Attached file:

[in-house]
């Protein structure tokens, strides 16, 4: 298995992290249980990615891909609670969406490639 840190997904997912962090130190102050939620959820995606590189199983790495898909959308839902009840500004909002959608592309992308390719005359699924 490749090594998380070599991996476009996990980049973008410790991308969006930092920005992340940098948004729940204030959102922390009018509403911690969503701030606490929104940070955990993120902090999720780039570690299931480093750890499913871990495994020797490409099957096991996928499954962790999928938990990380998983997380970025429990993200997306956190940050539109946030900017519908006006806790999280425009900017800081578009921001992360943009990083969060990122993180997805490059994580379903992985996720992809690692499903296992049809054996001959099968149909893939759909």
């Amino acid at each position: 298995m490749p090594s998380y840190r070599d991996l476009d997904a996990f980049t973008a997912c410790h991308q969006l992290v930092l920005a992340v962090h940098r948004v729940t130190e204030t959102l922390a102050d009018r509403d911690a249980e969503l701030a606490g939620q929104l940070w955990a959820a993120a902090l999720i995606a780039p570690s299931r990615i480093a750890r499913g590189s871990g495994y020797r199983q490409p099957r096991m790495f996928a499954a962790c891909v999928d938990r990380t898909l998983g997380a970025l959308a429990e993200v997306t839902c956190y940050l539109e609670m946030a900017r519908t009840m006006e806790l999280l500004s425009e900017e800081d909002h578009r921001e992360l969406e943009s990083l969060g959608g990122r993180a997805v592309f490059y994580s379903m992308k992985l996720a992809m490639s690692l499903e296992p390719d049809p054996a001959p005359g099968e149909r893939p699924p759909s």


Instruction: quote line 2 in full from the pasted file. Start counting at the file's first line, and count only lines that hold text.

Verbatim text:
């Protein structure tokens, strides 16, 4: 298995992290249980990615891909609670969406490639 840190997904997912962090130190102050939620959820995606590189199983790495898909959308839902009840500004909002959608592309992308390719005359699924 490749090594998380070599991996476009996990980049973008410790991308969006930092920005992340940098948004729940204030959102922390009018509403911690969503701030606490929104940070955990993120902090999720780039570690299931480093750890499913871990495994020797490409099957096991996928499954962790999928938990990380998983997380970025429990993200997306956190940050539109946030900017519908006006806790999280425009900017800081578009921001992360943009990083969060990122993180997805490059994580379903992985996720992809690692499903296992049809054996001959099968149909893939759909």